Building a Better Berry

Pique your interest? Photo by Jonathan Ho

It's hard to pinpoint when it started exactly, but by the time the Los Angeles Times published its story last year, the Pinkberry frozen-yogurt phenomenon had reached a deafening crescendo. Words like "Crackberry" were being thrown around (to convey its apparent addictiveness), along with stories of lines longer than a Star Wars movie premiere.

Before long came the attack of the clones—Kiwiberry and Roseberry—vying for a piece of the action. And then came the inevitable backlash. "Too expensive," some said of its hefty $5 price tag. "What's the big deal?" asked others. Then there were those pesky consumer lawsuits alleging that what Pinkberry sold as yogurt wasn't technically yogurt. The saga had it all: enviable entrepreneurial success, fanaticism, possible trademark infringement and alleged misrepresentation. The Times actually had lab tests performed on the stuff.

But while Pinkberry had all of LA in a tizzy, Orange County was left to wonder what the hoopla was all about. After all, Costco and the Golden Spoon chain has sold frozen yogurt here for years—and without so much as a peep.

The difference, its devotees will point out, is in the taste, texture and toppings. True to the definition of yogurt as a cultured dairy product, Pinkberry's product is tangy and tart. Only two flavors are offered: plain and green tea, both holdovers from Korea, where the treat originated. Texture-wise, it's icier than ice cream, but creamier than sorbet. Then there are the toppings: fresh fruit instead of the typical syrup-laden preserves, as well as such brand-name cereals as Cocoa Puffs and Fruity Pebbles. The yogurt (should that have an asterisk now?) is also nonfat and harbors only 25 calories per ounce.

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Pinkberry now has plans in the works to open a few franchises in OC (at the Irvine Spectrum and Huntington Beach's Bella Terra), but it may already be too late. A homegrown frozen-yogurt shop called Yogurtland has already built up its own cultish following, enjoying Pinkberry-like success with long lines to match.

Yogurtland offers the same tart yogurt flavors, fresh fruit toppings and low calorie count, but that's where the similarities end. The yogurt here is self-served, priced by weight (30 cents per ounce), and poured from soft-serve machines, each with two flavor spigots (a middle spout does a combo of the two). Although Yogurtland did not pioneer the self-serve-yogurt concept, judging by the lines, it seems to have cornered the market. The customer can pump out as much of the frozen confection as their sweet tooth desires and their wallet allows. In addition to the tart flavors popularized by Pinkberry, the Americanized ice-creamy variety of fro-yo is also offered.

The newest Yogurtland opened recently in Irvine, and it looks as cute as any of the Pinkberries. The space is designed with a pop-Asian chic and feminine aesthetic—as if Hello Kitty threw up on a Jamba Juice. Bright pastels and accent lighting cover areas that aren't occupied by oversized, softly focused glamour shots of fruit.

The furnishings are by Ikea, and in the middle of the room, vertical panes of stenciled glass grow out of the floor and into the ceiling. They separate the yogurt machines from the sitting area—a decorative element that makes this Yogurtland the prettiest little frozen-yogurt shop in Orange County.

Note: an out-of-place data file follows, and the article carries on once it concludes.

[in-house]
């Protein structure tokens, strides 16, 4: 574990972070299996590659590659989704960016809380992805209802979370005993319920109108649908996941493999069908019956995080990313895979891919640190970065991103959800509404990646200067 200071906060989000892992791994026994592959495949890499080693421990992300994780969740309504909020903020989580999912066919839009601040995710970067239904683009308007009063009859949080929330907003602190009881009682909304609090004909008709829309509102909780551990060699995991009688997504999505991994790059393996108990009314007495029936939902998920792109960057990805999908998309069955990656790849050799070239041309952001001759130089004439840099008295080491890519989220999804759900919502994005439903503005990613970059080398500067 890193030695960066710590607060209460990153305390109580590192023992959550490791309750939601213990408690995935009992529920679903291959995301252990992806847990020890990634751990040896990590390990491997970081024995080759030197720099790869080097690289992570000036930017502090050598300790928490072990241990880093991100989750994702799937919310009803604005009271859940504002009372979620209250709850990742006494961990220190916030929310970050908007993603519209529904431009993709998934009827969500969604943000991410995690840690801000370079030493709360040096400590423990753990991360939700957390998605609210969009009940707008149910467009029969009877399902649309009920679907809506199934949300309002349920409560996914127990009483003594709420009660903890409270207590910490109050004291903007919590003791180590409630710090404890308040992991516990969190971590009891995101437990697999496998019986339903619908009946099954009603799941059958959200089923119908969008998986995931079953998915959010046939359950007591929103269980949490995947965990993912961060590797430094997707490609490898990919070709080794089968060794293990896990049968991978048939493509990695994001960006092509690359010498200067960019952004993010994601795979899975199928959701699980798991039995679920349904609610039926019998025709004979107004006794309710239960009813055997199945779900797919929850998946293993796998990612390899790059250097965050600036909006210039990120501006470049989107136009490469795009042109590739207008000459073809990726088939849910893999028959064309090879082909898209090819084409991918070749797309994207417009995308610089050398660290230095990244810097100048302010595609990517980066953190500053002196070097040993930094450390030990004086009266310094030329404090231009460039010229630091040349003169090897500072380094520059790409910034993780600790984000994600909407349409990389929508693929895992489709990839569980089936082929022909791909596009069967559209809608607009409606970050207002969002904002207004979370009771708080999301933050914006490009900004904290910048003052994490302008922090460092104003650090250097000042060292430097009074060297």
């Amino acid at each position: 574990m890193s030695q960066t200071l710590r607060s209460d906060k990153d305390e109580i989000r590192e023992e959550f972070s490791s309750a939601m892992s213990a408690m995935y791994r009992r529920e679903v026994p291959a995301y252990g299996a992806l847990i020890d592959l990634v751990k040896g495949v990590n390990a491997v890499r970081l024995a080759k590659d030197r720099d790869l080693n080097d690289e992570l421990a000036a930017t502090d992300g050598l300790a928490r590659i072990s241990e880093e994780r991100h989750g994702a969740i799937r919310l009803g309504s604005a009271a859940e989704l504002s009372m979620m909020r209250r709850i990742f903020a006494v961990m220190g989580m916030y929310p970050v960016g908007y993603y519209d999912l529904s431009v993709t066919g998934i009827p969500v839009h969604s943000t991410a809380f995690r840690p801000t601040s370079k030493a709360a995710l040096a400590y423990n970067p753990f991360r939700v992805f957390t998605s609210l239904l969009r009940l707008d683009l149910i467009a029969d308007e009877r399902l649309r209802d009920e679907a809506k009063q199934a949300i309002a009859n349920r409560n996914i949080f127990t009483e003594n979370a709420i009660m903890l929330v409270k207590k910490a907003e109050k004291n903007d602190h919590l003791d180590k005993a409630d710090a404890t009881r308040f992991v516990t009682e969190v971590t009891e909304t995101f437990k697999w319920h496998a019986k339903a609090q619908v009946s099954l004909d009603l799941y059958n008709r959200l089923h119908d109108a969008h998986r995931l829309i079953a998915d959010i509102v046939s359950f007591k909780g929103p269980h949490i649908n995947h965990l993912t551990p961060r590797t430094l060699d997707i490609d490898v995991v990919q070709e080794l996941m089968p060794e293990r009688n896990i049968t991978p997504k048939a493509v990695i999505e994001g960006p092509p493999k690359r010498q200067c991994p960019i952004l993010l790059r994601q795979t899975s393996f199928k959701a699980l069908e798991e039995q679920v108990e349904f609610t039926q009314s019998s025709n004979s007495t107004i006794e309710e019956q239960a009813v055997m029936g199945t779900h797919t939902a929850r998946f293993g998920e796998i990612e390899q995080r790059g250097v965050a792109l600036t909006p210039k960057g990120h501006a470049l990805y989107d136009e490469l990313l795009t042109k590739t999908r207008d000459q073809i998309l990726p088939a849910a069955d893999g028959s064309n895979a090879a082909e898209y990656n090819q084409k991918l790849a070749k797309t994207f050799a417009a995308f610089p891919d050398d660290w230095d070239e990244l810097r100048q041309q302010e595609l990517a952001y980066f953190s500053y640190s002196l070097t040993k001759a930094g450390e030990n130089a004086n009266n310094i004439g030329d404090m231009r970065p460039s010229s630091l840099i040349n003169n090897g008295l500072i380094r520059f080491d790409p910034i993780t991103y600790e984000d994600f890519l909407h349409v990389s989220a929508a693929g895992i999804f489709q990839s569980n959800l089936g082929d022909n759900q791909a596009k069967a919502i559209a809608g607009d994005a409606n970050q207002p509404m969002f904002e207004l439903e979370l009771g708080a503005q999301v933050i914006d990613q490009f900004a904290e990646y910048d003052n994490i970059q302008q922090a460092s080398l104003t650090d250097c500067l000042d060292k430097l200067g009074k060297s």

There are eight yogurt machines in all, inset behind a green-tiled wall and invisible save for their spouts, pumping out 16 different flavors that may vary from week to week. And as this is essentially a yogurt buffet, our journey one night began with an empty Styrofoam cup. Before dispensing, we surveyed the options. I spied a new taro flavor at the last machine and planned the other flavors I chose around it, settling for peach and mango.

The next stop after pouring? The topping station. I scooped up some chopped mango, strawberries, kiwi, red beans and mochi. Finally, once construction was complete, it was off to the scale and payment.

On one trip, the total for my frogurt masterpiece was about $4. But your price may vary based upon your level of gluttony. That night, my smaller-than-normal serving was more than enough to satisfy. The taro yogurt, in particular, was lovely. The light purple substance was starchy and milky, like a mash-up of candied yams and vanilla malt. A perfect topping for it was the mochi: sugary nuggets of glutinous rice that had the pallid-white luster of candle wax and the resiliency of bubble gum.

On another visit, I sampled the plain yogurt and other tart flavors. These are perfect with fruit. But I couldn't resist pairing up the sweeter varieties such as strawberry cheesecake and cookies 'n' cream with a topping of cheesecake crumbles and crushed Oreo. What can I say? It just felt right. But the green-tea flavor I ate alone—toppings would only perturb its Zen-like tranquility.

This kind of yogurt experimentation would be impossible at Pinkberry. But with Yogurtland's 16 flavors and 33 toppings, it's possible to play Dr. Frankenstein with your dessert. No one's going to stop you from creating any number of yogurt monstrosities. Espresso with watermelon chunks and gummi bears, anyone?

YOGURTLAND, 14775 JEFFREY RD., STE. J, IRVINE, (949) 857-0884; WWW.YOGURT-LAND.COM. OPEN SUN.-THURS., 10:30 A.M.-MIDNIGHT; FRI.-SAT., 10:30 A.M.-12:30 A.M. DESSERT FOR TWO, $8-$10.

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